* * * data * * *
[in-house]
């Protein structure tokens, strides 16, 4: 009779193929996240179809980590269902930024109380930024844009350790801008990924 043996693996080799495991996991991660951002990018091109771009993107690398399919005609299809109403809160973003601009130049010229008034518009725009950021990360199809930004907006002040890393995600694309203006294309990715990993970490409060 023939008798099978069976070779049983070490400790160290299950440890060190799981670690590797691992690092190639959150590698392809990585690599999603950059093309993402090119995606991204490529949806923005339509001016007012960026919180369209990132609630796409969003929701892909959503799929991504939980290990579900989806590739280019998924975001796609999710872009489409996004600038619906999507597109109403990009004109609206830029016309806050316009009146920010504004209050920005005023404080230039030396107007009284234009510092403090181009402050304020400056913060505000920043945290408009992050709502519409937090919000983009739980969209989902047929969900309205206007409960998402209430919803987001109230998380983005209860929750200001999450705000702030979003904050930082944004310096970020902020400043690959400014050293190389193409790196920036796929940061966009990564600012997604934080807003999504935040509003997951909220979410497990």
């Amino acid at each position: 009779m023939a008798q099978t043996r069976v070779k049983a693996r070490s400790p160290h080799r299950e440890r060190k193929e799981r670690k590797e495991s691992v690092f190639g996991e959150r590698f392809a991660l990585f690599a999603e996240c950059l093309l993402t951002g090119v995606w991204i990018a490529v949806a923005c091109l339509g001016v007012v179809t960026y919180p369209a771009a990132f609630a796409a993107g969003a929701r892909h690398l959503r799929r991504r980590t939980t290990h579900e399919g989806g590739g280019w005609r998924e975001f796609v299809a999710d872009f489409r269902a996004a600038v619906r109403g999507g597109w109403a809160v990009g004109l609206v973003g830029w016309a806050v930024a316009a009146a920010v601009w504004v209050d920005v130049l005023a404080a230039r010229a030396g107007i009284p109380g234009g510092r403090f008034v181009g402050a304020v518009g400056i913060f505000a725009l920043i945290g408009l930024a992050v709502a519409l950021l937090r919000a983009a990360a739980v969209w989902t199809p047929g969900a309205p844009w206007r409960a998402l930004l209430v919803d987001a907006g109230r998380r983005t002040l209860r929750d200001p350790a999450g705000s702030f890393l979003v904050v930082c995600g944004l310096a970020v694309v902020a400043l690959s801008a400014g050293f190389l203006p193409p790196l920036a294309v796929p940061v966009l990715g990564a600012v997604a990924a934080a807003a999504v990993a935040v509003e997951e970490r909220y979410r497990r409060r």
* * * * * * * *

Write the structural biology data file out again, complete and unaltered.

[in-house]
């Protein structure tokens, strides 16, 4: 009779193929996240179809980590269902930024109380930024844009350790801008990924 043996693996080799495991996991991660951002990018091109771009993107690398399919005609299809109403809160973003601009130049010229008034518009725009950021990360199809930004907006002040890393995600694309203006294309990715990993970490409060 023939008798099978069976070779049983070490400790160290299950440890060190799981670690590797691992690092190639959150590698392809990585690599999603950059093309993402090119995606991204490529949806923005339509001016007012960026919180369209990132609630796409969003929701892909959503799929991504939980290990579900989806590739280019998924975001796609999710872009489409996004600038619906999507597109109403990009004109609206830029016309806050316009009146920010504004209050920005005023404080230039030396107007009284234009510092403090181009402050304020400056913060505000920043945290408009992050709502519409937090919000983009739980969209989902047929969900309205206007409960998402209430919803987001109230998380983005209860929750200001999450705000702030979003904050930082944004310096970020902020400043690959400014050293190389193409790196920036796929940061966009990564600012997604934080807003999504935040509003997951909220979410497990």
């Amino acid at each position: 009779m023939a008798q099978t043996r069976v070779k049983a693996r070490s400790p160290h080799r299950e440890r060190k193929e799981r670690k590797e495991s691992v690092f190639g996991e959150r590698f392809a991660l990585f690599a999603e996240c950059l093309l993402t951002g090119v995606w991204i990018a490529v949806a923005c091109l339509g001016v007012v179809t960026y919180p369209a771009a990132f609630a796409a993107g969003a929701r892909h690398l959503r799929r991504r980590t939980t290990h579900e399919g989806g590739g280019w005609r998924e975001f796609v299809a999710d872009f489409r269902a996004a600038v619906r109403g999507g597109w109403a809160v990009g004109l609206v973003g830029w016309a806050v930024a316009a009146a920010v601009w504004v209050d920005v130049l005023a404080a230039r010229a030396g107007i009284p109380g234009g510092r403090f008034v181009g402050a304020v518009g400056i913060f505000a725009l920043i945290g408009l930024a992050v709502a519409l950021l937090r919000a983009a990360a739980v969209w989902t199809p047929g969900a309205p844009w206007r409960a998402l930004l209430v919803d987001a907006g109230r998380r983005t002040l209860r929750d200001p350790a999450g705000s702030f890393l979003v904050v930082c995600g944004l310096a970020v694309v902020a400043l690959s801008a400014g050293f190389l203006p193409p790196l920036a294309v796929p940061v966009l990715g990564a600012v997604a990924a934080a807003a999504v990993a935040v509003e997951e970490r909220y979410r497990r409060r």